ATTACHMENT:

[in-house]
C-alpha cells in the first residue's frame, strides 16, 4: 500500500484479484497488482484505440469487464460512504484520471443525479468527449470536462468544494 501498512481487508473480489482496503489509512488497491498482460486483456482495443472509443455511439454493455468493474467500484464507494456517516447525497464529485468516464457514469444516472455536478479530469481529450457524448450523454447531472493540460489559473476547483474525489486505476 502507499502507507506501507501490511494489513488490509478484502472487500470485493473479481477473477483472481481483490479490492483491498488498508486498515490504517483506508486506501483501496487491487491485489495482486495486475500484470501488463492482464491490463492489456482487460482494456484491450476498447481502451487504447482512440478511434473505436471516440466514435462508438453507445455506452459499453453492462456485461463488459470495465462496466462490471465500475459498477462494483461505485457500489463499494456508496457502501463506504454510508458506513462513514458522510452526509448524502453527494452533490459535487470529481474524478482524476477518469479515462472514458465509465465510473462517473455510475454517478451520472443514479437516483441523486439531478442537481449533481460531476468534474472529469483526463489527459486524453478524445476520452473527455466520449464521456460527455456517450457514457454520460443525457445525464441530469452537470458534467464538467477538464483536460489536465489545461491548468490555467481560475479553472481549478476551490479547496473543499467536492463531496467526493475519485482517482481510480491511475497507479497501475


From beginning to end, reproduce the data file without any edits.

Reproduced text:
[in-house]
C-alpha cells in the first residue's frame, strides 16, 4: 500500500484479484497488482484505440469487464460512504484520471443525479468527449470536462468544494 501498512481487508473480489482496503489509512488497491498482460486483456482495443472509443455511439454493455468493474467500484464507494456517516447525497464529485468516464457514469444516472455536478479530469481529450457524448450523454447531472493540460489559473476547483474525489486505476 502507499502507507506501507501490511494489513488490509478484502472487500470485493473479481477473477483472481481483490479490492483491498488498508486498515490504517483506508486506501483501496487491487491485489495482486495486475500484470501488463492482464491490463492489456482487460482494456484491450476498447481502451487504447482512440478511434473505436471516440466514435462508438453507445455506452459499453453492462456485461463488459470495465462496466462490471465500475459498477462494483461505485457500489463499494456508496457502501463506504454510508458506513462513514458522510452526509448524502453527494452533490459535487470529481474524478482524476477518469479515462472514458465509465465510473462517473455510475454517478451520472443514479437516483441523486439531478442537481449533481460531476468534474472529469483526463489527459486524453478524445476520452473527455466520449464521456460527455456517450457514457454520460443525457445525464441530469452537470458534467464538467477538464483536460489536465489545461491548468490555467481560475479553472481549478476551490479547496473543499467536492463531496467526493475519485482517482481510480491511475497507479497501475